Can You Tell If You're Too Intoxicated?
Generally, you can't tell. First of all, alcohol impairs judgment, making your ability to reason difficult, especially at high doses. Second, it takes a while for all the alcohol in the stomach to travel out of the gastrointestinal system and into the blood supply, where it then reaches the brain and other organs. Depending upon how much you drink, how quickly you drink, and what else is in your stomach, it may take anywhere from about 30-90 minutes after you stop drinking, before you reach your highest level of intoxication. Drinking "games" can be quickly fatal because large quantities of alcohol are often consumed over very short periods of time. Almost-straight alcohol drinks, such as EverClear, are especially dangerous.
What Happens to Your Body When You Get Alcohol Poisoning?
Alcohol depresses nerves that control involuntary actions such as breathing and the gag reflex (which prevents choking). A fatal dose of alcohol will eventually stop these functions. It is common for someone who drank excessive alcohol to vomit since alcohol is an irritant to the stomach. There is then the danger of choking on vomit, which could cause death by asphyxiation in a person who is not conscious because of intoxication.
Remember that a person's blood alcohol concentration can continue to rise even while he or she is passed out. Even after a person stops drinking, alcohol in the stomach and intestine continues to enter the bloodstream and circulate throughout the body. It is dangerous to assume the person will be fine by sleeping it off.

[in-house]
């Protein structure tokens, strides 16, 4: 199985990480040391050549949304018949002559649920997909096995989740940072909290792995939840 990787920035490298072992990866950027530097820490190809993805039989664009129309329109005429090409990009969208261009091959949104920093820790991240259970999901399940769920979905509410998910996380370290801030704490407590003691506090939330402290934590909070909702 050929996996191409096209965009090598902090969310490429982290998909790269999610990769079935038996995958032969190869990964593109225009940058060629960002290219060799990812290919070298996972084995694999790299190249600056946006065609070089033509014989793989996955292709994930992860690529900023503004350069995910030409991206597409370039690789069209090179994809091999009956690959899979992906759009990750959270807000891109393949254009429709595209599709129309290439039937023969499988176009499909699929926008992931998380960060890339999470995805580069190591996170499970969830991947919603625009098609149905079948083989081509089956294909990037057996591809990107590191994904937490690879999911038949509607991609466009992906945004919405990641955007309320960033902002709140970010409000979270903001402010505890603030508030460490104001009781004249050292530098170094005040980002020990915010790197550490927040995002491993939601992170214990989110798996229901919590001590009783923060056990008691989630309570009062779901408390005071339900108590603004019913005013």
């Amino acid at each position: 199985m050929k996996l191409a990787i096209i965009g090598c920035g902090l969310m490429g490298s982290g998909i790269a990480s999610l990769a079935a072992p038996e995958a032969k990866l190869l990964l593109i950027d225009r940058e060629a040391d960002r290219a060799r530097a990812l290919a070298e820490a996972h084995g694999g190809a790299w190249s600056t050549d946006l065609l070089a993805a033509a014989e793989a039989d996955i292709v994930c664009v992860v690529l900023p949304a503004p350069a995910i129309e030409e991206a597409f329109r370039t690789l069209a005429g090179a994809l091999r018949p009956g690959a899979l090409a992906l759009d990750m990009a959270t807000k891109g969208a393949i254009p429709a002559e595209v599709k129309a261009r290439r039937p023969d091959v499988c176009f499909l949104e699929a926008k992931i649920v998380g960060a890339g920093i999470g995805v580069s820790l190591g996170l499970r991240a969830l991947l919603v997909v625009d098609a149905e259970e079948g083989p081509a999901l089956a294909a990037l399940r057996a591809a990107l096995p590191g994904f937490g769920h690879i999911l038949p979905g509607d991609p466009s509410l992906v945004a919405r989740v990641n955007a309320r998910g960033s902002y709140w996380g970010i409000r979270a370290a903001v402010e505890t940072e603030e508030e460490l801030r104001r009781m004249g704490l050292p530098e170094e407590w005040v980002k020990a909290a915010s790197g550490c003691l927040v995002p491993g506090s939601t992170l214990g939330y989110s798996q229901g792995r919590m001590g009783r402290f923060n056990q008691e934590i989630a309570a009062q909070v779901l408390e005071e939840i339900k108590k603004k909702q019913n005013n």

What Can Happen to Someone With Alcohol Poisoning That Goes Untreated?
- Victim chokes on his or her own vomit.
- Breathing slows, becomes irregular, or stops.
- Heart beats irregularly or stops.
- Hypothermia (low body temperature).
- Hypoglycemia (too little blood sugar) leads to seizures.
- Untreated severe dehydration from vomiting can cause seizures, permanent brain damage, or death.
Even if the victim lives, an alcohol overdose can lead to irreversible brain damage. Don't be afraid to seek medical help for a friend who has had too much to drink. Don't worry that your friend may become angry or embarrassed - remember, you cared enough to help. Always be safe, not sorry!
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Signs of Alcohol Poisoning: How to Help a Friend
Try to wake your friend.
Can you get your friend to respond?
Listen to your friend's breathing.
Is it slow (8 breaths per minute or less).
Or irregular (10 seconds or more between breaths)?
Check your friend's skin.
Is it cold, clammy, or bluish?
Alcohol Poisoning Can Cause Death!
Don't take a chance with a friend's life!
1. Call for help. Call 911, University Police, or an Residential Life staff member.
2. Stay with your friend while waiting for help.
3. Make sure that your friend is lying on his or her side to prevent chocking.
University Police 962-2222
Housing & Residence Life 962-3241